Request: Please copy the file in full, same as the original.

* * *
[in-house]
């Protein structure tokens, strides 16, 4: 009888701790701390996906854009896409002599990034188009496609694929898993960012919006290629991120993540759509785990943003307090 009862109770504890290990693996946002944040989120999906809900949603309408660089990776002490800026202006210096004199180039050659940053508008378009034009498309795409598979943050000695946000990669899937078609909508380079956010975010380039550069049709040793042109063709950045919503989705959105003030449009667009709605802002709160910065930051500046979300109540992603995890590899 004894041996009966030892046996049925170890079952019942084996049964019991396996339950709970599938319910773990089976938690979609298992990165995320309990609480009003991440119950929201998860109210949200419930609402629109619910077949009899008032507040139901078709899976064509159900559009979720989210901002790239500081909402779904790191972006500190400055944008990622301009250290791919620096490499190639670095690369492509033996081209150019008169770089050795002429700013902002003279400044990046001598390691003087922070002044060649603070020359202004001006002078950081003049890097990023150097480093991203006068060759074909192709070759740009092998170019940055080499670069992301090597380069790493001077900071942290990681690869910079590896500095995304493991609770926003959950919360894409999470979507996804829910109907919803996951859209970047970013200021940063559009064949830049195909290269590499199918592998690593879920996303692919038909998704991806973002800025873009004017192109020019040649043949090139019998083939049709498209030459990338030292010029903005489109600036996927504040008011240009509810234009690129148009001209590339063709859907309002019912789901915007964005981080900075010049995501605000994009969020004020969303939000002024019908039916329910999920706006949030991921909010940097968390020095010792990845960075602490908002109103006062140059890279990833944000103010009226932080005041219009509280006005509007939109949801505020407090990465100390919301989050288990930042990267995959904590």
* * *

[in-house]
């Protein structure tokens, strides 16, 4: 009888701790701390996906854009896409002599990034188009496609694929898993960012919006290629991120993540759509785990943003307090 009862109770504890290990693996946002944040989120999906809900949603309408660089990776002490800026202006210096004199180039050659940053508008378009034009498309795409598979943050000695946000990669899937078609909508380079956010975010380039550069049709040793042109063709950045919503989705959105003030449009667009709605802002709160910065930051500046979300109540992603995890590899 004894041996009966030892046996049925170890079952019942084996049964019991396996339950709970599938319910773990089976938690979609298992990165995320309990609480009003991440119950929201998860109210949200419930609402629109619910077949009899008032507040139901078709899976064509159900559009979720989210901002790239500081909402779904790191972006500190400055944008990622301009250290791919620096490499190639670095690369492509033996081209150019008169770089050795002429700013902002003279400044990046001598390691003087922070002044060649603070020359202004001006002078950081003049890097990023150097480093991203006068060759074909192709070759740009092998170019940055080499670069992301090597380069790493001077900071942290990681690869910079590896500095995304493991609770926003959950919360894409999470979507996804829910109907919803996951859209970047970013200021940063559009064949830049195909290269590499199918592998690593879920996303692919038909998704991806973002800025873009004017192109020019040649043949090139019998083939049709498209030459990338030292010029903005489109600036996927504040008011240009509810234009690129148009001209590339063709859907309002019912789901915007964005981080900075010049995501605000994009969020004020969303939000002024019908039916329910999920706006949030991921909010940097968390020095010792990845960075602490908002109103006062140059890279990833944000103010009226932080005041219009509280006005509007939109949801505020407090990465100390919301989050288990930042990267995959904590």